Most of California’s population lives in the San Francisco Bay Area or in SoCal—in which residents are grateful to own a tiny quarter acre of a very costly and crowded region. As my mom says, “You pay for every drop of sunshine in California.” It can be easy to forget there’s more to California than the coastal cities. In fact, if the state were ever to split, it would be more logical to split it vertically than horizontally. The center of California is mostly valleys, wide open land. The east is mostly mountains. Below are some pictures taken from central California, along I-5. Not the most exciting landscape but this, too, is California.
I-5 starts in Mexico and ends in Canada. It’s the only U.S. interstate highway to touch both borders. A portion of it began, hundreds of years ago, as the Siskiyou Trail for Native Americans. In 1820, trappers from the Hudson Bay Company were the first non-Native Americans to use it.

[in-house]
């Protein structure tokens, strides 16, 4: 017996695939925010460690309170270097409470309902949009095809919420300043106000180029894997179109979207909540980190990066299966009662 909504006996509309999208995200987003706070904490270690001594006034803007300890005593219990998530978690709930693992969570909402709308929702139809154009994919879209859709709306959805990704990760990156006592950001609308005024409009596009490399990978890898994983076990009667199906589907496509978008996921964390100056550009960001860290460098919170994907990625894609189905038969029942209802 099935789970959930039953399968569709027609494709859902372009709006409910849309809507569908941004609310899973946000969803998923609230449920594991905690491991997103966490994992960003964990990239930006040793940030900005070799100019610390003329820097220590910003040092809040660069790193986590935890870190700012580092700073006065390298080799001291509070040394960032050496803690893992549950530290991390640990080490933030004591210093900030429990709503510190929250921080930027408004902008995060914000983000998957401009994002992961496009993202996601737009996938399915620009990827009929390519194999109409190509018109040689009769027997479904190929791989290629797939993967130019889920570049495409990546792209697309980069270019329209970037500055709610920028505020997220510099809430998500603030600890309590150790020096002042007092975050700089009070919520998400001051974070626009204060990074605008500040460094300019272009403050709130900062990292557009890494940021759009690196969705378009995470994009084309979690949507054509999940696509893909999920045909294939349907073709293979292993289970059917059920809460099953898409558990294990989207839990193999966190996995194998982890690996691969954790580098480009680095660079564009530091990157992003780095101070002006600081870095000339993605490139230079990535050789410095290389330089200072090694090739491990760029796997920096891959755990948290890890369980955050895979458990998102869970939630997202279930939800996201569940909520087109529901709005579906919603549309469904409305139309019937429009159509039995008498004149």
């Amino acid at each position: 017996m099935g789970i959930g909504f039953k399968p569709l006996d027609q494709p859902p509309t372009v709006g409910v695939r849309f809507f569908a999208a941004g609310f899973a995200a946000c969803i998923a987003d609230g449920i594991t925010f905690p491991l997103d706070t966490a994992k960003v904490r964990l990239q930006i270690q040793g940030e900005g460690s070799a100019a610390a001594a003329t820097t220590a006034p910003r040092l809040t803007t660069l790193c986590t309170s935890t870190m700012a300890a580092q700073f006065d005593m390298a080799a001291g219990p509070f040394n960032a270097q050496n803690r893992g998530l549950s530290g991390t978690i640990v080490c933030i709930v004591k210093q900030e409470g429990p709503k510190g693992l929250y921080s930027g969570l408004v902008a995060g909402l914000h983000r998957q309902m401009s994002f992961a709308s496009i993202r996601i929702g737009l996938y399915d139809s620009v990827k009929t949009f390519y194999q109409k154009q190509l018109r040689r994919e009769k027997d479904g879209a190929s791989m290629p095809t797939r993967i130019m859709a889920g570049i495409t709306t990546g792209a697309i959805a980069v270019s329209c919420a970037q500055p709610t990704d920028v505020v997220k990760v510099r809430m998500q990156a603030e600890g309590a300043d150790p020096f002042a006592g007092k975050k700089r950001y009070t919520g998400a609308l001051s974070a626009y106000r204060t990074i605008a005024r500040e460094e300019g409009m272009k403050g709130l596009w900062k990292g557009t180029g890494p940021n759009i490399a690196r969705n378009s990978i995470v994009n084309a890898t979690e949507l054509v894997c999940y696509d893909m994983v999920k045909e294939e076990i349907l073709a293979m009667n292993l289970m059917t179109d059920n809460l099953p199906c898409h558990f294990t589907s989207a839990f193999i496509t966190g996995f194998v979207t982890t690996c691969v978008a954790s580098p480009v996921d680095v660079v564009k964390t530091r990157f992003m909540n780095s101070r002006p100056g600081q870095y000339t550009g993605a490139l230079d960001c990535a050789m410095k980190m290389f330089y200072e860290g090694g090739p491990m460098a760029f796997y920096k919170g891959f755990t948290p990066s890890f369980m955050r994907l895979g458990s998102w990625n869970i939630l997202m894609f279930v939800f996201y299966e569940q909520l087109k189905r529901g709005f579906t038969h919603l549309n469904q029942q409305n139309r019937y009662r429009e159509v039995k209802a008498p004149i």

Here’s a pix of the Grapevine in 1947.
And here’s long ago pix of freeway construction in Los Angeles…
I-5 is one of the most traveled interstates in the country, linking Los Angeles to Sacramento. Along one stretch, a huge cattle farm fills both sides of the freeway. Fills the air, too, with Eau de Bovine.
A lot of truck traffic goes up and down I-5. A LOT.
California produces nearly half of all the fruits, nuts and vegetables grown in the United States. Nearly half!
Stick to the coasts for the scenery, but don’t leave California without discovering the valley land. It’s home to many wonderful, hardworking people who farm and/or transport a large proportion of food for the entire country.
It’s another view of California, and one that affects you the most.
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Old B&W pix courtesy of the California government: http://www.dot.ca.gov/interstate/photos.htm